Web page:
Earl entered the kitchen but couldn't find a pacifier; so he took a half-filled bottle from the counter, marched back, and handed it to Mommy Sophia. My eyes brightened, happy to see this milk. Earl swallowed another long sip of beer and then let out a tremendous belch. She stuck the bottle in my mouth and situated a small blanket so that the bottle would prop up and she wouldn't have to hold it for me.

Once I finished, my stomach hurt, so I started to fuss again, and more so. I cried, and I cried loud. After about five minutes of this, the Yankee game came on. Earl raised the volume so he could hear the commentator over this howling of mine. More minutes advanced, and now I was screaming in panic. I needed to be burped, I needed to release the gas in my belly, but no one would pick me up and do it. My face grew red.

"Shut up kid!" Earl growled.

I kept screaming. A prolonged minute passed.

Earl now stood, leaned, putting his glassy-eyed, weathered, unshaven face almost against mine, shouting, "I said shut up, kid!"

This only made me cry louder, harder, more afraid.

Joseph stopped his block piling to look. He looked scared, afraid he'd be yelled at next; but then he yelled at me, mimicking Earl virtually comically.

Earl turned to Sophia, who finally moved to pick me up. "Can't you do anything with this kid? His voice is goin' right through me!"

"He's just a baby! What the devil's the matter with you?"

"Put him in his crib or something."

She patted my back a few times, but not enough to help. She walked to the stairway and heaved her enormity upward, ascending slowly. Each stair creaked. The banister tottered, rocked.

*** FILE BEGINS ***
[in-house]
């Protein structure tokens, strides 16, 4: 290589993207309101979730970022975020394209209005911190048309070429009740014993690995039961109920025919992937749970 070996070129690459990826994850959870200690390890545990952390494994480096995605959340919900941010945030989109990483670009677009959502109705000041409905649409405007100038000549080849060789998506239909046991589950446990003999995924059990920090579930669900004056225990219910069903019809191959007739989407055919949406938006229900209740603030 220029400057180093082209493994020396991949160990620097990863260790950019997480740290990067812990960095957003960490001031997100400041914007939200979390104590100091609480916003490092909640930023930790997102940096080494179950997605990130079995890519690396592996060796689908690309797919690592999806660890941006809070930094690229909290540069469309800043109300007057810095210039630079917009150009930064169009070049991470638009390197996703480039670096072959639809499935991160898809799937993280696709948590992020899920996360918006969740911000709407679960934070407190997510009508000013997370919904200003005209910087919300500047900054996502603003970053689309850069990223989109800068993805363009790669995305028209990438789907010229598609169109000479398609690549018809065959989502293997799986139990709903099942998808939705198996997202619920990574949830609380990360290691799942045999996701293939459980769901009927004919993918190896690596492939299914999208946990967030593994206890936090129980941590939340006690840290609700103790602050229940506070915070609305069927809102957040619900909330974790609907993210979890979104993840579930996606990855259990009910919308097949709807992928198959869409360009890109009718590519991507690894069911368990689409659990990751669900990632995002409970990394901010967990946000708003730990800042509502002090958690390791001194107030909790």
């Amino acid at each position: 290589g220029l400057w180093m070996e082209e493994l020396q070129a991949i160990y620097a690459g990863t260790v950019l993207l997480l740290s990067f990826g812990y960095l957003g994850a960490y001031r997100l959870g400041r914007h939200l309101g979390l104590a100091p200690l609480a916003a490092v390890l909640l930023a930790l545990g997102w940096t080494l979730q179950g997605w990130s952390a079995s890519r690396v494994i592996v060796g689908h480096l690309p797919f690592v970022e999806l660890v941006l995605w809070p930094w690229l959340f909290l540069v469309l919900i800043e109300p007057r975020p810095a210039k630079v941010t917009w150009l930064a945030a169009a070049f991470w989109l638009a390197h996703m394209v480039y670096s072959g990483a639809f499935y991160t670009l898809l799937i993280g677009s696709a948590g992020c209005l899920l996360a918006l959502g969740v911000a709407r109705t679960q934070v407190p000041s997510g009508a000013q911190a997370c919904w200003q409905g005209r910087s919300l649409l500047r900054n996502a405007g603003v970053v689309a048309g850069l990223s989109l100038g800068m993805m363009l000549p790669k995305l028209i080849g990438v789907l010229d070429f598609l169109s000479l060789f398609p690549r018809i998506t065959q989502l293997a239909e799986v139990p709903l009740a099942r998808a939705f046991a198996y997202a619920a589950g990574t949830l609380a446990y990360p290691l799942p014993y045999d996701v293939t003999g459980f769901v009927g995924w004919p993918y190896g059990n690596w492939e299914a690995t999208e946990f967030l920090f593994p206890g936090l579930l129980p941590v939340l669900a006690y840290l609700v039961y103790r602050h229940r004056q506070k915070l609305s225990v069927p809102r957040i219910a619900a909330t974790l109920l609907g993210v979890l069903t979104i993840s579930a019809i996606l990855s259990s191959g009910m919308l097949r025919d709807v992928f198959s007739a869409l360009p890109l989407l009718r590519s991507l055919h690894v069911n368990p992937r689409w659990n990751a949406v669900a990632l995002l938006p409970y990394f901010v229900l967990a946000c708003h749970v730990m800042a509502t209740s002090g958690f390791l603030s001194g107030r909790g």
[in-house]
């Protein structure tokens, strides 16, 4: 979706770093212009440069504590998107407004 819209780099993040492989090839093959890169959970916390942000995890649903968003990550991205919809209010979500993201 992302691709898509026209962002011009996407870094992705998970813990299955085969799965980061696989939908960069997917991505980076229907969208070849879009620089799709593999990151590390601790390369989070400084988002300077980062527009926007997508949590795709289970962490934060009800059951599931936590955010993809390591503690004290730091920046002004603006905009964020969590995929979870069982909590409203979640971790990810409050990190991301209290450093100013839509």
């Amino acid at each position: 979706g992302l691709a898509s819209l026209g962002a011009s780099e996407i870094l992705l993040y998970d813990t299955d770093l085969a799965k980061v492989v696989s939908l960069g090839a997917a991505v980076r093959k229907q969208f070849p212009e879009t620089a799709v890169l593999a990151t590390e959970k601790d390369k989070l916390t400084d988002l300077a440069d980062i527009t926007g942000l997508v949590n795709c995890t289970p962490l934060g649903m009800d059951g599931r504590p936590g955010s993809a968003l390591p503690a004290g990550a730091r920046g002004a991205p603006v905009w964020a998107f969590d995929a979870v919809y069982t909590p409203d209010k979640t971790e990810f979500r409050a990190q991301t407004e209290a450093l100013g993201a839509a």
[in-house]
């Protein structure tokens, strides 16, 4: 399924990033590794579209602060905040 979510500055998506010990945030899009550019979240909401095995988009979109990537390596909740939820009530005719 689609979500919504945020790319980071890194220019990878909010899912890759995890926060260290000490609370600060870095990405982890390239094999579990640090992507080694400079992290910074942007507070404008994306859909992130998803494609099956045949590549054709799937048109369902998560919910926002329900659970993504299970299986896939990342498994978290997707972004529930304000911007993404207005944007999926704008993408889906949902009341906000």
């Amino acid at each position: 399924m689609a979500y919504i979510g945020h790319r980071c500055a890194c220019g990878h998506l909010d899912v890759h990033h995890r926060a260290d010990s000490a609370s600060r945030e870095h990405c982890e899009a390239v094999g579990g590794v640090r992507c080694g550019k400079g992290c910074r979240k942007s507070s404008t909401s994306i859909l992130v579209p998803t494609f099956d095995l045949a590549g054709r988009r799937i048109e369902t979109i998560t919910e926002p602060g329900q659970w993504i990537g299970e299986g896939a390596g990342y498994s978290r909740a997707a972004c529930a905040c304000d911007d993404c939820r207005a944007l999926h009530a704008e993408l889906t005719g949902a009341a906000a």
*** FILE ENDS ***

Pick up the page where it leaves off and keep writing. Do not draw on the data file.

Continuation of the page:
Upstairs she plunked me into my crib, wound up my whirling mobile of airplanes, and closed the door, muting my screams which continued another ten minutes, until relief finally came to my stomach, without assistance, naturally bursting in burps like Earl's. Awhile later I fell to sleep as tears dried on my face.

I was at the mercy of my caretakers. They never played with me, never smiled at me. They plainly neglected my life. I wasn't a full person. Within me remained an uneasy, insecure, unsafe feeling. Sometimes it felt thicker than at others. It sat in an instinctual way, like a squatting frog, as in a swamp, deep in the recesses of my senses. It hurt like pain. I cried and hated waking from sleep. My stomach and the muscles around my ribs sometimes ached from so much crying. Sometimes I felt like I'd completely shut down. Fear, grasping me from the deep cryptic structure of my existence, became a gnawing, cranky ache--a spasm of agony and a weighty vacancy of serenity that seemed to have an ever-present personality. It was an emptiness with substance. I wish I'd known words then.


Excerpted from "Silas Dillon Of Cary County"
by .
Copyright © 2017 Clifford Schrage.
Excerpted by permission of Morgan James Publishing.
All rights reserved. No part of this excerpt may be reproduced or reprinted without permission in writing from the publisher.
Excerpts are provided by Dial-A-Book Inc. solely for the personal use of visitors to this web site.